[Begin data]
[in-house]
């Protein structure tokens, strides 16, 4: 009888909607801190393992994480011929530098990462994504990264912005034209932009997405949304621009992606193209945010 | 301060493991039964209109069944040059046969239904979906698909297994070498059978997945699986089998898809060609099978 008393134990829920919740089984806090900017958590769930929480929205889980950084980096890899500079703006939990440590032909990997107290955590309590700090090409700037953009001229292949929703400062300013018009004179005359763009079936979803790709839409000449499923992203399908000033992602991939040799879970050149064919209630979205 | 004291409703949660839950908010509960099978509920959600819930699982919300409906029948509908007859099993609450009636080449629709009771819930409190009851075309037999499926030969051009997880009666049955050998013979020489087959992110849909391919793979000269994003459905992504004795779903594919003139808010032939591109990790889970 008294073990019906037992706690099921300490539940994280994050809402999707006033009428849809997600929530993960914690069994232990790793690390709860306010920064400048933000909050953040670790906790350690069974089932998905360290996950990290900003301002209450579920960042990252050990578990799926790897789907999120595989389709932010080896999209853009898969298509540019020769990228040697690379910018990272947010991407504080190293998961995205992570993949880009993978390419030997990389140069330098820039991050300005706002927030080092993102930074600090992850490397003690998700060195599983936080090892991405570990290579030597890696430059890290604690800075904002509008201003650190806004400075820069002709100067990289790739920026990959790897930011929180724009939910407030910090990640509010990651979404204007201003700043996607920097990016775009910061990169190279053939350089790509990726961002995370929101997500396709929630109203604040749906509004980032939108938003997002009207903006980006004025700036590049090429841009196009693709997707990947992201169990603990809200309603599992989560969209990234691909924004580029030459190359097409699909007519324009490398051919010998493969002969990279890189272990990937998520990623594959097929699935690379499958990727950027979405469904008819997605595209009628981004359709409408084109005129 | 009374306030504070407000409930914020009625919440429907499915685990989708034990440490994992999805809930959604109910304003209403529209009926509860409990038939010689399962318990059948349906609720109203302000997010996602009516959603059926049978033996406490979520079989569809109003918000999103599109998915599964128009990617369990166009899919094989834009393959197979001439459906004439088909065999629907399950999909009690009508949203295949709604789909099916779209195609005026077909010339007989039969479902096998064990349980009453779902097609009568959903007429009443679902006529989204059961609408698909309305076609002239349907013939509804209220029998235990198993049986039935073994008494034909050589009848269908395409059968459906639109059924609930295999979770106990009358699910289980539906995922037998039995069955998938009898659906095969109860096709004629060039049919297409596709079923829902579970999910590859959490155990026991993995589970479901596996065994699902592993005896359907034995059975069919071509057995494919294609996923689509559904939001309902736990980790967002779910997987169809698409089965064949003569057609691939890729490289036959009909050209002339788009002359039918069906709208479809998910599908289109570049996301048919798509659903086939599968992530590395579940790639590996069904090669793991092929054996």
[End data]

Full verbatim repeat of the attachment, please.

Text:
[in-house]
């Protein structure tokens, strides 16, 4: 009888909607801190393992994480011929530098990462994504990264912005034209932009997405949304621009992606193209945010 | 301060493991039964209109069944040059046969239904979906698909297994070498059978997945699986089998898809060609099978 008393134990829920919740089984806090900017958590769930929480929205889980950084980096890899500079703006939990440590032909990997107290955590309590700090090409700037953009001229292949929703400062300013018009004179005359763009079936979803790709839409000449499923992203399908000033992602991939040799879970050149064919209630979205 | 004291409703949660839950908010509960099978509920959600819930699982919300409906029948509908007859099993609450009636080449629709009771819930409190009851075309037999499926030969051009997880009666049955050998013979020489087959992110849909391919793979000269994003459905992504004795779903594919003139808010032939591109990790889970 008294073990019906037992706690099921300490539940994280994050809402999707006033009428849809997600929530993960914690069994232990790793690390709860306010920064400048933000909050953040670790906790350690069974089932998905360290996950990290900003301002209450579920960042990252050990578990799926790897789907999120595989389709932010080896999209853009898969298509540019020769990228040697690379910018990272947010991407504080190293998961995205992570993949880009993978390419030997990389140069330098820039991050300005706002927030080092993102930074600090992850490397003690998700060195599983936080090892991405570990290579030597890696430059890290604690800075904002509008201003650190806004400075820069002709100067990289790739920026990959790897930011929180724009939910407030910090990640509010990651979404204007201003700043996607920097990016775009910061990169190279053939350089790509990726961002995370929101997500396709929630109203604040749906509004980032939108938003997002009207903006980006004025700036590049090429841009196009693709997707990947992201169990603990809200309603599992989560969209990234691909924004580029030459190359097409699909007519324009490398051919010998493969002969990279890189272990990937998520990623594959097929699935690379499958990727950027979405469904008819997605595209009628981004359709409408084109005129 | 009374306030504070407000409930914020009625919440429907499915685990989708034990440490994992999805809930959604109910304003209403529209009926509860409990038939010689399962318990059948349906609720109203302000997010996602009516959603059926049978033996406490979520079989569809109003918000999103599109998915599964128009990617369990166009899919094989834009393959197979001439459906004439088909065999629907399950999909009690009508949203295949709604789909099916779209195609005026077909010339007989039969479902096998064990349980009453779902097609009568959903007429009443679902006529989204059961609408698909309305076609002239349907013939509804209220029998235990198993049986039935073994008494034909050589009848269908395409059968459906639109059924609930295999979770106990009358699910289980539906995922037998039995069955998938009898659906095969109860096709004629060039049919297409596709079923829902579970999910590859959490155990026991993995589970479901596996065994699902592993005896359907034995059975069919071509057995494919294609996923689509559904939001309902736990980790967002779910997987169809698409089965064949003569057609691939890729490289036959009909050209002339788009002359039918069906709208479809998910599908289109570049996301048919798509659903086939599968992530590395579940790639590996069904090669793991092929054996």